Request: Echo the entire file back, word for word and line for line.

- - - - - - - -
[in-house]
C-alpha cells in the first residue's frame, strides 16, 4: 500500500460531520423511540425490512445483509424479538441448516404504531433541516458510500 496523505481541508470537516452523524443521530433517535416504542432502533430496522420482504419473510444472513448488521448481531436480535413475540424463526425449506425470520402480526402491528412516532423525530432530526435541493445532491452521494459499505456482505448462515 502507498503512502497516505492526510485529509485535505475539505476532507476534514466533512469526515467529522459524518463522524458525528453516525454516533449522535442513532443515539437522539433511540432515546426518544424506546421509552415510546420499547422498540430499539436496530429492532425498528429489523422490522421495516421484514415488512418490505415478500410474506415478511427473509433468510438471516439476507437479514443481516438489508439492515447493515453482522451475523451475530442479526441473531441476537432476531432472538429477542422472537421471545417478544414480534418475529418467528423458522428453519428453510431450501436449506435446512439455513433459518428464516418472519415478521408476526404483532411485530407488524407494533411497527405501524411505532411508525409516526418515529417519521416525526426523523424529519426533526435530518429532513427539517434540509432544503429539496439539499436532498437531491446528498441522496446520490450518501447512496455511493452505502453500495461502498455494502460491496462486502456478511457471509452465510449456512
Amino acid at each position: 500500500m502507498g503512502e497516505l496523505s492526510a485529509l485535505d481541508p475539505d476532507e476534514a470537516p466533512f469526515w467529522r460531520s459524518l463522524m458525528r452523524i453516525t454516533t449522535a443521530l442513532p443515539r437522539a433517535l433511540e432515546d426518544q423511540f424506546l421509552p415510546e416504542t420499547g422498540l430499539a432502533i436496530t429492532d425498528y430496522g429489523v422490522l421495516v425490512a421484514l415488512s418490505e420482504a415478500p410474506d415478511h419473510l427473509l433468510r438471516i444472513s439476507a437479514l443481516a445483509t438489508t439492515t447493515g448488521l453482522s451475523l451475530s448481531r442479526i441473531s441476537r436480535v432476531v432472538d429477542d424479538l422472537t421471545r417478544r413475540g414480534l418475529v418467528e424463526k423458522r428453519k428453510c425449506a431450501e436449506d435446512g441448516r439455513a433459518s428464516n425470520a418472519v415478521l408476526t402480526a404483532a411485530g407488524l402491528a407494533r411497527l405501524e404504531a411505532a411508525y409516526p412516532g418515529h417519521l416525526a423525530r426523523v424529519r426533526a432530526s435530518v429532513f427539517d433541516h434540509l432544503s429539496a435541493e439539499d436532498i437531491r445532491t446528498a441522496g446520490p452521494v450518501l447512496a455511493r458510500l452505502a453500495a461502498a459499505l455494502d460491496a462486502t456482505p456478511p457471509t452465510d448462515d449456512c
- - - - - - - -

[in-house]
C-alpha cells in the first residue's frame, strides 16, 4: 500500500460531520423511540425490512445483509424479538441448516404504531433541516458510500 496523505481541508470537516452523524443521530433517535416504542432502533430496522420482504419473510444472513448488521448481531436480535413475540424463526425449506425470520402480526402491528412516532423525530432530526435541493445532491452521494459499505456482505448462515 502507498503512502497516505492526510485529509485535505475539505476532507476534514466533512469526515467529522459524518463522524458525528453516525454516533449522535442513532443515539437522539433511540432515546426518544424506546421509552415510546420499547422498540430499539436496530429492532425498528429489523422490522421495516421484514415488512418490505415478500410474506415478511427473509433468510438471516439476507437479514443481516438489508439492515447493515453482522451475523451475530442479526441473531441476537432476531432472538429477542422472537421471545417478544414480534418475529418467528423458522428453519428453510431450501436449506435446512439455513433459518428464516418472519415478521408476526404483532411485530407488524407494533411497527405501524411505532411508525409516526418515529417519521416525526426523523424529519426533526435530518429532513427539517434540509432544503429539496439539499436532498437531491446528498441522496446520490450518501447512496455511493452505502453500495461502498455494502460491496462486502456478511457471509452465510449456512
Amino acid at each position: 500500500m502507498g503512502e497516505l496523505s492526510a485529509l485535505d481541508p475539505d476532507e476534514a470537516p466533512f469526515w467529522r460531520s459524518l463522524m458525528r452523524i453516525t454516533t449522535a443521530l442513532p443515539r437522539a433517535l433511540e432515546d426518544q423511540f424506546l421509552p415510546e416504542t420499547g422498540l430499539a432502533i436496530t429492532d425498528y430496522g429489523v422490522l421495516v425490512a421484514l415488512s418490505e420482504a415478500p410474506d415478511h419473510l427473509l433468510r438471516i444472513s439476507a437479514l443481516a445483509t438489508t439492515t447493515g448488521l453482522s451475523l451475530s448481531r442479526i441473531s441476537r436480535v432476531v432472538d429477542d424479538l422472537t421471545r417478544r413475540g414480534l418475529v418467528e424463526k423458522r428453519k428453510c425449506a431450501e436449506d435446512g441448516r439455513a433459518s428464516n425470520a418472519v415478521l408476526t402480526a404483532a411485530g407488524l402491528a407494533r411497527l405501524e404504531a411505532a411508525y409516526p412516532g418515529h417519521l416525526a423525530r426523523v424529519r426533526a432530526s435530518v429532513f427539517d433541516h434540509l432544503s429539496a435541493e439539499d436532498i437531491r445532491t446528498a441522496g446520490p452521494v450518501l447512496a455511493r458510500l452505502a453500495a461502498a459499505l455494502d460491496a462486502t456482505p456478511p457471509t452465510d448462515d449456512c